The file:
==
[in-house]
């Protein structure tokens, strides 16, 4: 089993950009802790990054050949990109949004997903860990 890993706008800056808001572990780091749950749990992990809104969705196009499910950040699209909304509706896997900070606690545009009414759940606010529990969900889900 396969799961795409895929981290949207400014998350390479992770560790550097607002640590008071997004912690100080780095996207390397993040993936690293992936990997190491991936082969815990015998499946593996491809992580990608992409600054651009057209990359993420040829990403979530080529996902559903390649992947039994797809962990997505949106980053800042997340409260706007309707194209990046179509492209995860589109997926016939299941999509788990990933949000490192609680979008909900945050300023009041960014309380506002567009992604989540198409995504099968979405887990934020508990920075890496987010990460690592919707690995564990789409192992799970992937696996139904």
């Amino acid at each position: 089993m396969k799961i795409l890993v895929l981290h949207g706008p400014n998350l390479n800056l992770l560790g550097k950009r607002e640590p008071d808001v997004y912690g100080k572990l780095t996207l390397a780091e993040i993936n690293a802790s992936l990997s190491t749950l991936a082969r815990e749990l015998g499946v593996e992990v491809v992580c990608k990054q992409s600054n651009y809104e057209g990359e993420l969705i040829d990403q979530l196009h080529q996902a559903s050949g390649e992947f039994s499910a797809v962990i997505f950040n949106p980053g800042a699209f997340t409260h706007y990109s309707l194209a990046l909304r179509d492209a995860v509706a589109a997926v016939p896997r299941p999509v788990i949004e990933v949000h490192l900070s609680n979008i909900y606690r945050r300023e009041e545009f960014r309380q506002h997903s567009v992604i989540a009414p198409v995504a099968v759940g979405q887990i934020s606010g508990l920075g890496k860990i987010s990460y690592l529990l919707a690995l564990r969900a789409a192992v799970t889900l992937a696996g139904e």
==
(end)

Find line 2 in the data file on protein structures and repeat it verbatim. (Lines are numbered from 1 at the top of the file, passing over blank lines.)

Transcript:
């Protein structure tokens, strides 16, 4: 089993950009802790990054050949990109949004997903860990 890993706008800056808001572990780091749950749990992990809104969705196009499910950040699209909304509706896997900070606690545009009414759940606010529990969900889900 396969799961795409895929981290949207400014998350390479992770560790550097607002640590008071997004912690100080780095996207390397993040993936690293992936990997190491991936082969815990015998499946593996491809992580990608992409600054651009057209990359993420040829990403979530080529996902559903390649992947039994797809962990997505949106980053800042997340409260706007309707194209990046179509492209995860589109997926016939299941999509788990990933949000490192609680979008909900945050300023009041960014309380506002567009992604989540198409995504099968979405887990934020508990920075890496987010990460690592919707690995564990789409192992799970992937696996139904």